Illustration by Cynthia

It took me a long time to recognize what friendship with another girl was all about. But when I realized what it was, and what it meant, it changed the way I saw the world. It happened, I think, the night I got my tattoo.

I was downtown with my best friend, drinking crappy margaritas. They tasted like candy-flavored antifreeze. But they were three dollars, and that was what I could spend. I didn’t have a job at the time, and I was having a really hard time getting one. I honestly didn’t know what was going to happen if I didn’t figure things out soon. I was terrified.

My friend told me, “You’re free now.” She said I could do anything I wanted. For example, I could get a tattoo.

A TATTOO! That was totally it, dude. I would totally get a tattoo. That would fix everything. (It did not. Do not do this.) So we wound up at this super-sleazy parlor, the kind that only ever gives cheap, bad tattoos to impulsive young people. And I picked out what I wanted: the word hope on my arm. It wasn’t smart or original or cool. But it seemed like a good tattoo for a frightened person. Every time I looked down at my arm, I would receive instructions on what to do.

And yet when it was time for me to sit down in the chair, I got really nervous. This place was sleazy. The needle was going to hurt. This was permanent. I couldn’t make a decision like this on the spur of the moment. My friend looked at me and said I was freaking out for no reason, and she was going to do something that would ensure I could not back out.

So she sat down in the chair in front of me, and she got the same tattoo. I watched her. The whole time, she reminded me how unforgivable it would be to wimp out now. And I believed her, so when it was time for me to sit down in the chair, I was able to do it. And it really did hurt less than I expected. And there it was. My friend and I had the word “hope” on our forearms, and for the rest of our lives, no matter what happened, we would have some part of us that was the same.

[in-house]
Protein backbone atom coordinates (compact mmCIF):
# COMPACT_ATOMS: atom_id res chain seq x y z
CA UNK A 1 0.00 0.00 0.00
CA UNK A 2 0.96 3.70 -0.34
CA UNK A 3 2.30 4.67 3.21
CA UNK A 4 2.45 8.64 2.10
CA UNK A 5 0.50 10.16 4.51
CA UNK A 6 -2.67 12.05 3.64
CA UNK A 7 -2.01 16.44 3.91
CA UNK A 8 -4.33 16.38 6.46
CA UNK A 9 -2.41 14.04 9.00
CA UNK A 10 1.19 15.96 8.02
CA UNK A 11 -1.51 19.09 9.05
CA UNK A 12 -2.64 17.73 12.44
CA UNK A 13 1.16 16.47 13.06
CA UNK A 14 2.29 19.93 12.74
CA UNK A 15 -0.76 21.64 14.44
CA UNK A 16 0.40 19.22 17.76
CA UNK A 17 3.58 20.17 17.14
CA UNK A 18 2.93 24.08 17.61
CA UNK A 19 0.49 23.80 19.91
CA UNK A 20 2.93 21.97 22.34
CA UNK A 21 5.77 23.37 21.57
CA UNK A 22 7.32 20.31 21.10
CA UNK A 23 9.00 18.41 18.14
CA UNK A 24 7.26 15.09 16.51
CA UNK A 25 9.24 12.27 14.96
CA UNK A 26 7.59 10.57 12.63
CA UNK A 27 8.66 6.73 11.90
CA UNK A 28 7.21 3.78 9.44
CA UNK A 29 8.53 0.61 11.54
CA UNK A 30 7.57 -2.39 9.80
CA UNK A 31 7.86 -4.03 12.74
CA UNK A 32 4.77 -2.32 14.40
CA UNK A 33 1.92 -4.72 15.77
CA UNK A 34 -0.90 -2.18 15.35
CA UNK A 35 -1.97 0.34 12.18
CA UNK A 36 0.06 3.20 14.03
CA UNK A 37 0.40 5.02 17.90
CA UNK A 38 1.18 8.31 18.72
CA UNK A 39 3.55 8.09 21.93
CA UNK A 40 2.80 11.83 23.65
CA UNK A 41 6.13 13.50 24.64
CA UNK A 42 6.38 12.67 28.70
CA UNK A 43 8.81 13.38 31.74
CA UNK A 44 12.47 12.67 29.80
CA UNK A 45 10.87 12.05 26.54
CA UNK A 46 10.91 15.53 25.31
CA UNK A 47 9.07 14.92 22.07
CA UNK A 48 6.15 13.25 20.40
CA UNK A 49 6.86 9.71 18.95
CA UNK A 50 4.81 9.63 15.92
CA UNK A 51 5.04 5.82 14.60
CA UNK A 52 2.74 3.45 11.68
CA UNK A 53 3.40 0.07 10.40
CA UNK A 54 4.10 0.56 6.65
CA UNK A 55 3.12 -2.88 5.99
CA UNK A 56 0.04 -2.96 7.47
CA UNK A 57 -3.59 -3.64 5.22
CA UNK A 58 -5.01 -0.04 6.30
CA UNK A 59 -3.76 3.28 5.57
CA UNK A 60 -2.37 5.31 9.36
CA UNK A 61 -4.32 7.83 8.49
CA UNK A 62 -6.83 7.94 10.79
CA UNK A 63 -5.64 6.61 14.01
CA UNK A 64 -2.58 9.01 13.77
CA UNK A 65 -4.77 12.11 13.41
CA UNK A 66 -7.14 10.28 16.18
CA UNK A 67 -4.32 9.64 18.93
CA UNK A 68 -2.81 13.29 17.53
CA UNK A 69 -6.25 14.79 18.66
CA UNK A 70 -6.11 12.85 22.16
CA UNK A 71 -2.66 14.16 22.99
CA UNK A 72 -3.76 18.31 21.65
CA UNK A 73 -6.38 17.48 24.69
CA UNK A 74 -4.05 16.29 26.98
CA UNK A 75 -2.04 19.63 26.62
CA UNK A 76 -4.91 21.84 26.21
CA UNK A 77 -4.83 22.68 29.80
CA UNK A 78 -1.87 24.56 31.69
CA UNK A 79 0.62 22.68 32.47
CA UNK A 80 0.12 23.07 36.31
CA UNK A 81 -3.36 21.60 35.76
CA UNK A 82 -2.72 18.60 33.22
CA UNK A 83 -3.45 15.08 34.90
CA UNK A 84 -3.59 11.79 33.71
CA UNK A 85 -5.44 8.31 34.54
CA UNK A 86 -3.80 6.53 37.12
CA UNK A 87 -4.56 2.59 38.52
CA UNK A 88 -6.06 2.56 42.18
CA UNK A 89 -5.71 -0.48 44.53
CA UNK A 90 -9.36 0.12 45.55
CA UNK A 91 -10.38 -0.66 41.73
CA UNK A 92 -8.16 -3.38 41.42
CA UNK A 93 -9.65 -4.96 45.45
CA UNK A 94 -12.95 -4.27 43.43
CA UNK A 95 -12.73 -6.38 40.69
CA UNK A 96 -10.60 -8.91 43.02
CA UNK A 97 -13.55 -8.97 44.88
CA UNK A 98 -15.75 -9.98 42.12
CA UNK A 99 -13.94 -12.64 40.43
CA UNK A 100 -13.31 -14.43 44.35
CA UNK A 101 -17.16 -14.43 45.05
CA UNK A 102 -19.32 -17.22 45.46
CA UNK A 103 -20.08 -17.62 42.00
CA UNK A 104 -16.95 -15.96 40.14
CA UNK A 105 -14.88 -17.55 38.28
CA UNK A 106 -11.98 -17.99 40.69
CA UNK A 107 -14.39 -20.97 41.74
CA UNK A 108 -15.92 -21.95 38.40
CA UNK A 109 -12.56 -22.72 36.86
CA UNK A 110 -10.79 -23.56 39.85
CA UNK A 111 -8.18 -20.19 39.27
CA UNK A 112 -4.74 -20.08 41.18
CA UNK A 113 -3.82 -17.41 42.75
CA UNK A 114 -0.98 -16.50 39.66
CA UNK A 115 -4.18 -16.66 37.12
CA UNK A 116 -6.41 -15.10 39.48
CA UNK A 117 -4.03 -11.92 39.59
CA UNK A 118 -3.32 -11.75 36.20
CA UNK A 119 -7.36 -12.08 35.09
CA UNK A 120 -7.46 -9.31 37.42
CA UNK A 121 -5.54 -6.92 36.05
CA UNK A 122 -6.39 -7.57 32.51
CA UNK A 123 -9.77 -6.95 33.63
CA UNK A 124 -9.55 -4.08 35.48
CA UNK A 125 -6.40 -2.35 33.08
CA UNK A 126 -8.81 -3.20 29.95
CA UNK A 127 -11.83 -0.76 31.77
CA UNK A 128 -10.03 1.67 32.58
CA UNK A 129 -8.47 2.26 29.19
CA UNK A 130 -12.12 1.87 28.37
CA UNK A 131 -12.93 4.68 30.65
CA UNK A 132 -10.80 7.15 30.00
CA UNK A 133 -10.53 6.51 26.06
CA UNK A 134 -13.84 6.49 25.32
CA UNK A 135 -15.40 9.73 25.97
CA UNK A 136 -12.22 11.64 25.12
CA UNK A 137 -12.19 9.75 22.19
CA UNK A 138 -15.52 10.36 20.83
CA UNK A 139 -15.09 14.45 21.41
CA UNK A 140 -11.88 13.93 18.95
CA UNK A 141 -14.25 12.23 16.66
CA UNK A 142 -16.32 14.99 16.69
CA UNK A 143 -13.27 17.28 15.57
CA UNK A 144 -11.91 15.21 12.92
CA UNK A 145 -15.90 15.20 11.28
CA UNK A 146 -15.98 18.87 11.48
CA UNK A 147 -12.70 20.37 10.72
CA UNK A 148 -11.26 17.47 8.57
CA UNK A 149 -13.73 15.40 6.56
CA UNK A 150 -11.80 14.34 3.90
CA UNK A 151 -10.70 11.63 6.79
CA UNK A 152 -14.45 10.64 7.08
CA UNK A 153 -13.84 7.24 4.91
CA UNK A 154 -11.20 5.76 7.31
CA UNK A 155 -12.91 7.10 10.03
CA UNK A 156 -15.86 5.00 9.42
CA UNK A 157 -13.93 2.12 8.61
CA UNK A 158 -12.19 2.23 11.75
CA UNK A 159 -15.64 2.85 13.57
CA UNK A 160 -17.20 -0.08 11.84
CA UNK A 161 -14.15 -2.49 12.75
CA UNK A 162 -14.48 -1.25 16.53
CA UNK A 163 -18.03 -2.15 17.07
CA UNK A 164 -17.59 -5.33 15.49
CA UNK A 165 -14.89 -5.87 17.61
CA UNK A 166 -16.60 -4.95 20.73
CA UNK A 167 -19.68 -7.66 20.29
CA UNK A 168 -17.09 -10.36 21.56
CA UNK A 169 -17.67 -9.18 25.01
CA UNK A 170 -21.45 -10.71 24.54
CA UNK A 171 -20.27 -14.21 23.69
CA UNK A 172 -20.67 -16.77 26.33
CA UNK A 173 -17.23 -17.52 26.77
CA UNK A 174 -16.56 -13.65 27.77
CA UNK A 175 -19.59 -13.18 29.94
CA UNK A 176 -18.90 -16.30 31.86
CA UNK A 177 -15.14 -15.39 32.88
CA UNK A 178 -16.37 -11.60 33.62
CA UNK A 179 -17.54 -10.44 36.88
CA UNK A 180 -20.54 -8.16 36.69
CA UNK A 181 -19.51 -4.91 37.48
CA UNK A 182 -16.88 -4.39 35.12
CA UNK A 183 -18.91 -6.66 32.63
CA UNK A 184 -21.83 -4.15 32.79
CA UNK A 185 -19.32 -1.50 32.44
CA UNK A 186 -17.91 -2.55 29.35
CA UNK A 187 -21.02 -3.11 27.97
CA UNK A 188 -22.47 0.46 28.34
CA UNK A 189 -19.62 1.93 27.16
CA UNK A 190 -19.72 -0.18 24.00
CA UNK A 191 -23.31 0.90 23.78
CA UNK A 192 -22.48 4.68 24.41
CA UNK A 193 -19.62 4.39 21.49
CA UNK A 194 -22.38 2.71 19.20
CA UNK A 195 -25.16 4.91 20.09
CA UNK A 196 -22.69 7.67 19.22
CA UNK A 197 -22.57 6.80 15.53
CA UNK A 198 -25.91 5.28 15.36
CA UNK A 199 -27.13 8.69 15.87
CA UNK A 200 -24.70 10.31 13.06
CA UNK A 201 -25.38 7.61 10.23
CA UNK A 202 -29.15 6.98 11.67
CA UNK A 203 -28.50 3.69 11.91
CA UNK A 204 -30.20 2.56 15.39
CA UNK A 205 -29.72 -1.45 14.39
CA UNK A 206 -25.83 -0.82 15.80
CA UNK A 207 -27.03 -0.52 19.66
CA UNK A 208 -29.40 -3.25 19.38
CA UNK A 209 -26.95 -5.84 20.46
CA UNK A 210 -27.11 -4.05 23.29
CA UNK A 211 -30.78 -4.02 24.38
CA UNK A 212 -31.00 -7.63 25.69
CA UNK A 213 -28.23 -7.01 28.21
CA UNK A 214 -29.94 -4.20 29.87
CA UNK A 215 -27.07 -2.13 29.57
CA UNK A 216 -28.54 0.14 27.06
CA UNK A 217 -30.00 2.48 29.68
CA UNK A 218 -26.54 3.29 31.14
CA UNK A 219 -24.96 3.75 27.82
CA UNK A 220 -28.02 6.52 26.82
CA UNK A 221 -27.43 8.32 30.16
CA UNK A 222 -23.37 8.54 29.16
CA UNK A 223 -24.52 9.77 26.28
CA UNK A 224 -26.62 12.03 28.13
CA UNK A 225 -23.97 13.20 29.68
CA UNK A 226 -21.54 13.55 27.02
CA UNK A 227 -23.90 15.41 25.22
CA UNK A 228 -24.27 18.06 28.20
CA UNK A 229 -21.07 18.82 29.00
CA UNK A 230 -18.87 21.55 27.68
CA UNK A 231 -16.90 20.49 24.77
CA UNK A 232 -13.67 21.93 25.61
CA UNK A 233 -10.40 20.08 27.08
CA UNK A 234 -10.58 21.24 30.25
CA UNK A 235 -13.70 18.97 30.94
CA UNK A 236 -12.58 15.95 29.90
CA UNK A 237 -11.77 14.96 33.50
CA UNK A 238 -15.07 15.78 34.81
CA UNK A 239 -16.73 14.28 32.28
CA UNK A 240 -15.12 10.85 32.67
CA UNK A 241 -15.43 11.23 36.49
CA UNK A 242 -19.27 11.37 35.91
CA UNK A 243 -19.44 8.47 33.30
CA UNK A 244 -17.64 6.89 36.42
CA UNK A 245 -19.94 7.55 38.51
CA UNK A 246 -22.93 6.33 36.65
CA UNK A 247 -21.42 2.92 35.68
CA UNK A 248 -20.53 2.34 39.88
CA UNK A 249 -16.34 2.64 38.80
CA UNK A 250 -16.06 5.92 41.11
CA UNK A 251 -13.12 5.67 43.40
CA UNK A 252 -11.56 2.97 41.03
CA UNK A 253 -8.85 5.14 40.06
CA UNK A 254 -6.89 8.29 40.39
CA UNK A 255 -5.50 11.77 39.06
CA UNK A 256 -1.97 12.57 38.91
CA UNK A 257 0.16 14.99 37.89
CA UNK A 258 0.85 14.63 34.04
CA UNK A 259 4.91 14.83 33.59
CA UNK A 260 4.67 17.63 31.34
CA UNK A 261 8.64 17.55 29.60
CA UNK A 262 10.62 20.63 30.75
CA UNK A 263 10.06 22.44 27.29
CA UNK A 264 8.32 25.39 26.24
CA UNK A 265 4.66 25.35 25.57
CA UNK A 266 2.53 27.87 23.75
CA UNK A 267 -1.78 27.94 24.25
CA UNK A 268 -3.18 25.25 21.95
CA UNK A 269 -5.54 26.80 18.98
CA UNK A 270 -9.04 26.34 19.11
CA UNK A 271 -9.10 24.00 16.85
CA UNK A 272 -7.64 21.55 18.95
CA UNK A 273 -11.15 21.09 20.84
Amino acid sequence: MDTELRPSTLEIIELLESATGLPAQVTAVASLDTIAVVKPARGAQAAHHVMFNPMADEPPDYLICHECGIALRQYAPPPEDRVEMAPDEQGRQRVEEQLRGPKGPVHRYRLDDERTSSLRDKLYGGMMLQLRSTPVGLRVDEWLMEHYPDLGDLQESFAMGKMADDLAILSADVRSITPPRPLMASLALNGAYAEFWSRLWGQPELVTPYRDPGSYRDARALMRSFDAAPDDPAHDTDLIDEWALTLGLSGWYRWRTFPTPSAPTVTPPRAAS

If I have to describe friendship, this is the image that comes to mind. Me, standing there, scared out of my mind, scared of pain and commitment and change, facing a future I did not know how to process. And this girl stood there beside me and said, “You can’t back out.” And she did it with me, for me, just to show me that even if there was pain, it wasn’t that bad; nI could get through it, and I didn’t have to do it alone.

I have spent most of my life being really bad at friendships, especially with other girls. That’s a really crappy thing for a feminist to admit, but it’s true. All too often, friendships between girls can turn really toxic, because of an assumed sense of competition. A seemingly genuine relationship can really rapidly become something less than true or caring. Often, friends spend time together, casing each other out, and quietly (or not so quietly) finding ways to judge each other or tear each other down. And to be honest, in a truly bad friendship, that role can change hands from day to day. It has in my worst friendships.

In middle school, my “best friend” was a popular girl who couldn’t be seen with me when other people were around. She lived across the street, and would throw birthday parties to which I was not invited. I’d sit on my lawn and watch her other friends having fun. Later, in high school, I figured out that it was probably a good idea to spend time with people who didn’t get the sudden impulse to hide you in a car trunk, and I got my first real best friend. But it turned out there were worse things than being hidden. One day, she would be the pretty, glamorous one with all the dates and attention, and I would be her lumpy sidekick who just didn’t know how to get anyone to like her, ha ha. The next day, I would be the smart, feminist one who wanted her to know that she was really not respecting herself and no wonder she wasn’t doing very well in school, ha ha. It looked like we loved each other, and we even thought we loved each other, but it was warfare. There was no way for both of us to be who we were, because someone always had to be better.